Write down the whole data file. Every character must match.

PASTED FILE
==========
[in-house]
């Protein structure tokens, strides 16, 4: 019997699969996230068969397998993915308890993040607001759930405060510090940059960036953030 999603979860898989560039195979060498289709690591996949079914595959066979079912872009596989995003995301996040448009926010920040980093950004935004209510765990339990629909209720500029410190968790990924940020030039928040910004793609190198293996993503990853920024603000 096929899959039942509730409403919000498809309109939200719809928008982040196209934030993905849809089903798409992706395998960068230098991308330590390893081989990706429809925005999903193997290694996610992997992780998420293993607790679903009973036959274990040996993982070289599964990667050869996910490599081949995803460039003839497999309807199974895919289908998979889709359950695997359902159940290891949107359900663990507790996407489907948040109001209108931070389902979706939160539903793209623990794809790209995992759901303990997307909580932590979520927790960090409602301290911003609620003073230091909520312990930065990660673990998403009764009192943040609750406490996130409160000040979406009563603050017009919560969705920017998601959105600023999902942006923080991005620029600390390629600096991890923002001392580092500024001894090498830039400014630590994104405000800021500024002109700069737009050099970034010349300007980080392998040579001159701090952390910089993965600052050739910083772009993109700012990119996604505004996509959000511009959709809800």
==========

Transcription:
[in-house]
């Protein structure tokens, strides 16, 4: 019997699969996230068969397998993915308890993040607001759930405060510090940059960036953030 999603979860898989560039195979060498289709690591996949079914595959066979079912872009596989995003995301996040448009926010920040980093950004935004209510765990339990629909209720500029410190968790990924940020030039928040910004793609190198293996993503990853920024603000 096929899959039942509730409403919000498809309109939200719809928008982040196209934030993905849809089903798409992706395998960068230098991308330590390893081989990706429809925005999903193997290694996610992997992780998420293993607790679903009973036959274990040996993982070289599964990667050869996910490599081949995803460039003839497999309807199974895919289908998979889709359950695997359902159940290891949107359900663990507790996407489907948040109001209108931070389902979706939160539903793209623990794809790209995992759901303990997307909580932590979520927790960090409602301290911003609620003073230091909520312990930065990660673990998403009764009192943040609750406490996130409160000040979406009563603050017009919560969705920017998601959105600023999902942006923080991005620029600390390629600096991890923002001392580092500024001894090498830039400014630590994104405000800021500024002109700069737009050099970034010349300007980080392998040579001159701090952390910089993965600052050739910083772009993109700012990119996604505004996509959000511009959709809800």